as a Potential Treatment for Non-Cardiac Chest Pain
Macpherson H, Dumville JC.
OBJECTIVE: To establish the level of interest in acupuncture as a treatment
option for non-cardiac chest pain and to identify the factors associated with
this interest. BACKGROUND: Non-cardiac chest pain is known to be a prevalent
condition in the general population. Treatment options are limited. Given that
acupuncture has a potential role in the treatment of chronic pain, this study
was designed to establish the levels of interest in acupuncture among people
with continuing non-cardiac chest pain. METHODS: This small study formed part of
a larger retrospective cohort study, and was conducted with all 235 people who
were given a diagnosis of non-cardiac chest pain at the Rapid Access Chest Pain
Unit in York within a 14 month period. We collected data on whether people
continued to experience chest pain, and if so, whether they had considered, or
would consider, acupuncture as a treatment. We used ordinal logistic regression
to investigate potential covariates, including sex and age, that might be
associated with this interest. RESULTS: In total, 161 (69%) participants
returned questionnaires, 75 (47%) of whom were experiencing continued chest pain
with a median duration of 5.4 months. Of these participants, 42% reported that
they would consider acupuncture, 36% reported that they would not, and 22% did
not know. In the ordinal regression model, we found no covariates significantly
associated with the strength of participants' interest in acupuncture.
CONCLUSION: People with continuing non-cardiac chest pain after attending a
Rapid Access Chest Pain Unit have shown considerable interest in acupuncture as
a primary care treatment option.
Acupunct Med. 2007 Jun;25(1-2):18-21.
Two Styles of
Acupuncture for Treating Painful Diabetic Neuropathy
Ahn AC, Bennani T, Freeman R, Hamdy O, Kaptchuk TJ.
In a pilot study, we evaluated the clinical and mechanistic effects of two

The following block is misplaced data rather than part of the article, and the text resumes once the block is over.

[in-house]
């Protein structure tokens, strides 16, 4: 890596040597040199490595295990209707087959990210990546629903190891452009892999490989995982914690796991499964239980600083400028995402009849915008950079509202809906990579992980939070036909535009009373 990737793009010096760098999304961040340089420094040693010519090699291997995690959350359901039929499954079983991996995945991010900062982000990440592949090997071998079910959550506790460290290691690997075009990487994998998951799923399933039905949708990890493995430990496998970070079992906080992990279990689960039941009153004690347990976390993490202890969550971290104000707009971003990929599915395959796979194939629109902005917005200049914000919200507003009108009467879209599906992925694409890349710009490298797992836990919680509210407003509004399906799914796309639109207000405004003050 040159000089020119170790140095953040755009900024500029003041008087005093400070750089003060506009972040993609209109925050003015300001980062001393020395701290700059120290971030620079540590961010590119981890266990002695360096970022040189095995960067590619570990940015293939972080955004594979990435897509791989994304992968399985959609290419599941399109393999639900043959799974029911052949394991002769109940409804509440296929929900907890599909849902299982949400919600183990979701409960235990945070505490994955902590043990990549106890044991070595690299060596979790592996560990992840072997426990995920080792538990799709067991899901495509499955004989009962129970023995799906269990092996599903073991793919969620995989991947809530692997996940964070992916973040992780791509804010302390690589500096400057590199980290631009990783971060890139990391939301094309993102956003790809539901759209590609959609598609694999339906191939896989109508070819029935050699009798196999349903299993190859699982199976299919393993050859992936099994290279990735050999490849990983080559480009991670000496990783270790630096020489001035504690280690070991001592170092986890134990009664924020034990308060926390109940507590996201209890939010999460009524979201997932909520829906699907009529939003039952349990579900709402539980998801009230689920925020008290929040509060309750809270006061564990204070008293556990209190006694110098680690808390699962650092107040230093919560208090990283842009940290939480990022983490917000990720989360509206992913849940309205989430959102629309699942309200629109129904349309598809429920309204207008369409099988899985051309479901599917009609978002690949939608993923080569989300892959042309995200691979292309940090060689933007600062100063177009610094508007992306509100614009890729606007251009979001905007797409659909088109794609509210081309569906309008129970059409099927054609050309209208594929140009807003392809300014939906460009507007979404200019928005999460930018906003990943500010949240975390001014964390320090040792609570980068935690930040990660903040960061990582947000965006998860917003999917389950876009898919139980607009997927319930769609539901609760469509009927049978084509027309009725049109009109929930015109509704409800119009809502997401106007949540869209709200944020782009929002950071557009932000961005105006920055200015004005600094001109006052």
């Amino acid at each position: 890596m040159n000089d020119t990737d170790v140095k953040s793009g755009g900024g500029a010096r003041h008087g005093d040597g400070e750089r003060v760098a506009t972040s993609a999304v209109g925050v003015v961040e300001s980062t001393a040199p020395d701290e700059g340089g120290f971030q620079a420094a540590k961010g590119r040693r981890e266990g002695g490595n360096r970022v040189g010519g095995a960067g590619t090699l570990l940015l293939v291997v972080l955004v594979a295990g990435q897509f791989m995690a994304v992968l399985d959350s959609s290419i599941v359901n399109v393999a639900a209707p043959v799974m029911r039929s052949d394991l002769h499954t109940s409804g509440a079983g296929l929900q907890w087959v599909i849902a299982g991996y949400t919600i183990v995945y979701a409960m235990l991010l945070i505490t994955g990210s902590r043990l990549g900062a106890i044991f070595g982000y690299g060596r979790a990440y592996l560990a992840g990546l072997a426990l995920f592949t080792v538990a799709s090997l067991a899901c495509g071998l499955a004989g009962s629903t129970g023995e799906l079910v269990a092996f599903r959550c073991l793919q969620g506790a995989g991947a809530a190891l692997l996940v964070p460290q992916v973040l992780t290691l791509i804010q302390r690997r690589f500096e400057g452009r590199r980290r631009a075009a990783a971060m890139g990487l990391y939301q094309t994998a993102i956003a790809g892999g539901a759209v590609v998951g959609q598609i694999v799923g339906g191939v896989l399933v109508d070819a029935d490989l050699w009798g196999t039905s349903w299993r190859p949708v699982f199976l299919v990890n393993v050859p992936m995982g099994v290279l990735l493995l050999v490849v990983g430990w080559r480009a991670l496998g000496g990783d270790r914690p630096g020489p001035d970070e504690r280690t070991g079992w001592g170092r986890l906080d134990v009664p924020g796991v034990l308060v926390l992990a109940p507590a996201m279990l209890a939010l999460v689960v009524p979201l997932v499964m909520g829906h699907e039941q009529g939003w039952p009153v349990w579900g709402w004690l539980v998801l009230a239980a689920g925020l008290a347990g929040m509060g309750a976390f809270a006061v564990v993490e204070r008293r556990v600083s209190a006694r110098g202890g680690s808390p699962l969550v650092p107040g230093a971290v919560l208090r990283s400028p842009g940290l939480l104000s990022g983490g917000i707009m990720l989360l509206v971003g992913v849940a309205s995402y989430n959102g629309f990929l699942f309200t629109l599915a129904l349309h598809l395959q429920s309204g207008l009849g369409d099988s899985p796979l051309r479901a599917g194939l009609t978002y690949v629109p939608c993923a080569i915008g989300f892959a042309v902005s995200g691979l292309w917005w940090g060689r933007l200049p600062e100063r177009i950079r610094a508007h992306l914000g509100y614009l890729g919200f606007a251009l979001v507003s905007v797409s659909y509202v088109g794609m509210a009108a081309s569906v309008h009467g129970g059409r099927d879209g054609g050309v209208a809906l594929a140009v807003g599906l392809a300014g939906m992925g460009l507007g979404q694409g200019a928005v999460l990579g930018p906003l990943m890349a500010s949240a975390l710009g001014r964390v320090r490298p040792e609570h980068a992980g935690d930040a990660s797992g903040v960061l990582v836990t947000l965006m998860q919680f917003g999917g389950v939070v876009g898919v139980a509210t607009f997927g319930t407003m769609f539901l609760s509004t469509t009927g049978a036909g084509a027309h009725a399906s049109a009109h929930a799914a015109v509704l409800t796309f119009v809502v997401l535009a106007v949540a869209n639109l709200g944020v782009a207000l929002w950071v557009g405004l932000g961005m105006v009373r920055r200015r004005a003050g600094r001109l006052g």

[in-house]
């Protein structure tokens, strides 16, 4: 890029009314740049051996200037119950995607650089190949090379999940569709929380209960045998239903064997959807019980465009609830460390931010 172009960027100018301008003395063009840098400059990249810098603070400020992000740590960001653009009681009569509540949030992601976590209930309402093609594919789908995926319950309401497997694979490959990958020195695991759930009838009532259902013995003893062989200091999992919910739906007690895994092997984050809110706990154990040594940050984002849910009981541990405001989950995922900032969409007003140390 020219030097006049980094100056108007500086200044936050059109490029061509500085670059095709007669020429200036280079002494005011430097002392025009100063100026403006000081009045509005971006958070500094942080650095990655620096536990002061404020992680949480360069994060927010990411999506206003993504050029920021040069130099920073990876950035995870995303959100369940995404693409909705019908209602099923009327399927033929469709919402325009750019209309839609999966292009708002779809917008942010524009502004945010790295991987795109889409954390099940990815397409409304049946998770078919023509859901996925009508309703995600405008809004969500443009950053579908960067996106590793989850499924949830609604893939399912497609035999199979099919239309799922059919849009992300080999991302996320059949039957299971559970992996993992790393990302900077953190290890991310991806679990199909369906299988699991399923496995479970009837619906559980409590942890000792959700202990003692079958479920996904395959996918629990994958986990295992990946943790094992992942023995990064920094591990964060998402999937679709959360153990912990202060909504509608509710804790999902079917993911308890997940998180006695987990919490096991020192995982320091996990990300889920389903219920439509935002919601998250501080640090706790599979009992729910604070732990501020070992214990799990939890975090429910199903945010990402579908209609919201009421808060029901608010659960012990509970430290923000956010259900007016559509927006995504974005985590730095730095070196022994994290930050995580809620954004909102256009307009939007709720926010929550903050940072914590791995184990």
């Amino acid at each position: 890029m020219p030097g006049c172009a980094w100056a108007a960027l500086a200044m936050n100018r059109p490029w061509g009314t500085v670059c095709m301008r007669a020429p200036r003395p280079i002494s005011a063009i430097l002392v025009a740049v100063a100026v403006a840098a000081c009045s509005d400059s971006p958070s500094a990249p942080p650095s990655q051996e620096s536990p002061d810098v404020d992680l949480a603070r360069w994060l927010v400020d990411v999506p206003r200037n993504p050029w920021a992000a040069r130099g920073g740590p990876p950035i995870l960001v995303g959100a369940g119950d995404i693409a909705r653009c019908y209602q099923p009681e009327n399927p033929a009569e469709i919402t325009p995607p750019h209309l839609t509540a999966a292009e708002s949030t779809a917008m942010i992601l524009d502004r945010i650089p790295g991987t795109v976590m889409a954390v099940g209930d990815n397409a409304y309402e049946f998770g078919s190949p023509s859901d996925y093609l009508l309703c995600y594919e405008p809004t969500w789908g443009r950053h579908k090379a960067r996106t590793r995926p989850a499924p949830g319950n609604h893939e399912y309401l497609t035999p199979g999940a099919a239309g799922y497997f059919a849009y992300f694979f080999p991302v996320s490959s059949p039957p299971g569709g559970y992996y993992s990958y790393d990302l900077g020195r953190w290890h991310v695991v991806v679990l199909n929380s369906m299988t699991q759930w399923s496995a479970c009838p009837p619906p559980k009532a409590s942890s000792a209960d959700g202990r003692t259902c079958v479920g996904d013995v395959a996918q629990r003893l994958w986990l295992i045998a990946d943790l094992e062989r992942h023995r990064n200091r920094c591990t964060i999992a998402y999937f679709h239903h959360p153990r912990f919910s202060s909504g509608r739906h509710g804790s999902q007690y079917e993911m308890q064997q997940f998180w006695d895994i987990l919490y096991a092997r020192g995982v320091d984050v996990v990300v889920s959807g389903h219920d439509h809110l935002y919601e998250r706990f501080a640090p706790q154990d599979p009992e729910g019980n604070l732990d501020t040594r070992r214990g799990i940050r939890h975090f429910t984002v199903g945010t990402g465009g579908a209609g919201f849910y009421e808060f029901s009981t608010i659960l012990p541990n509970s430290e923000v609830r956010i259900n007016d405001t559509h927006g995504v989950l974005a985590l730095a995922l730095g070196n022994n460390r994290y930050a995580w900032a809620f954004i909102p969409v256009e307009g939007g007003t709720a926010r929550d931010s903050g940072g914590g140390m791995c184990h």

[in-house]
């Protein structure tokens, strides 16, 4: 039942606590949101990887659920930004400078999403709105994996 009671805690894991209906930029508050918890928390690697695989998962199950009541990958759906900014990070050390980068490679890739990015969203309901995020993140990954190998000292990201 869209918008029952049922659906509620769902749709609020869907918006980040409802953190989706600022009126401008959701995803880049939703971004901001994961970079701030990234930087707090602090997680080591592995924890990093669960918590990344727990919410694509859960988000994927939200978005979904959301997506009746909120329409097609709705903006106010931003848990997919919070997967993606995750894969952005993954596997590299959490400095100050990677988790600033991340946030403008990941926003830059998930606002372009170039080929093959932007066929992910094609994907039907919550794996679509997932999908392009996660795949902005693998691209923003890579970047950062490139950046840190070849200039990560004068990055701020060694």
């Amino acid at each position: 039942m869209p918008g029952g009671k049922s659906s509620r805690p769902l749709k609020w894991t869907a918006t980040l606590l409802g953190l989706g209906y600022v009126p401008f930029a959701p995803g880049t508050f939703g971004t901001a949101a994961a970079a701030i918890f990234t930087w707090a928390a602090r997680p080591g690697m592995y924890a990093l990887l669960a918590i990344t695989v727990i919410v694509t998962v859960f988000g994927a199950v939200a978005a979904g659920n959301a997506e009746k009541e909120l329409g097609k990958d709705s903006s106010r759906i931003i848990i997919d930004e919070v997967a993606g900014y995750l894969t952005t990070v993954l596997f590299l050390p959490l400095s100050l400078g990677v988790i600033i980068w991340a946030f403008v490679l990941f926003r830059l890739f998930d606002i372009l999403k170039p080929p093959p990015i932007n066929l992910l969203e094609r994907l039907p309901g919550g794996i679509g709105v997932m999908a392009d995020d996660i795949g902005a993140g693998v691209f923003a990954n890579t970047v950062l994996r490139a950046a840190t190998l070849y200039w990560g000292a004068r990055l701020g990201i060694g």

styles of acupuncture, Traditional Chinese Medicine (TCM) and Japanese
acupuncture, for the treatment of painful diabetic neuropathy. Out of seven
patients enrolled, three received Traditional Chinese acupuncture while four
received Japanese style acupuncture. Treatments were delivered once a week for
10 weeks. Acupuncturists were permitted to select the needle interventions.
Substantial differences in diagnostic techniques, choice of acupuncture points,
and needle manipulation were observed between TCM and Japanese acupuncturists.
Clinically, patients allocated to Japanese acupuncture reported decreased
neuropathy-associated pain according to the daily pain severity score, while the
group allocated to the TCM acupuncture reported minimal effects. Both
acupuncture styles, however, lowered pain according to the McGill Short Form
Pain Score. The TCM style improved nerve sensation according to quantitative
sensory testing while the Japanese style had a more equivocal effect. No evident
changes were observed in glucose control or heart rate variability in either
Acupunct Med. 2007 Jun;25(1-2):11-7.
the Effects of Chinese Medicine on Fibroblast Viability: Implications in Wound
Lau TW, et al. Institute of Chinese Medicine, The Chinese
University of Hong Kong, Shatin, N.T., Hong Kong, China.
Diabetes mellitus has been a clinical problem for hundreds of years. Over 194
million people suffer from this disease worldwide. Improper control of diabetes
may result in diabetic foot ulcer or even amputation. Granulation formation is
an important issue essential for ulcer healing. The CRL-7522 fibroblast cell
line and primary fibroblasts from a diabetic foot ulcer patient were used to
model the wound healing enhancing activities of two clinically efficacious
Chinese herbal formulae, Formula 1 (F1) and Formula 2 (F2) and their component
herbs. Results showed that the two formulae and four of their component herbs,
Radix Astragali, Radix Rehmanniae, Rhizoma Alismatis and Rhizoma Atractylodis
Macrocephalae significantly enhanced CRL-7522 cell viability. However, these
component herbs showed compromised effects on the viability of primary
fibroblasts cultured from the ulcerous tissue of a diabetic patient.
Interestingly, F1 and F2 enhanced the viability of primary cultured fibroblasts
from the diabetic patient even in the face of insulin resistance. These results
further support the previously reported clinical efficacies of the two formulae
on healing diabetic foot ulcers. Copyright (c) 2007 John Wiley & Sons, Ltd.
Phytother Res. 2007 Jun 22;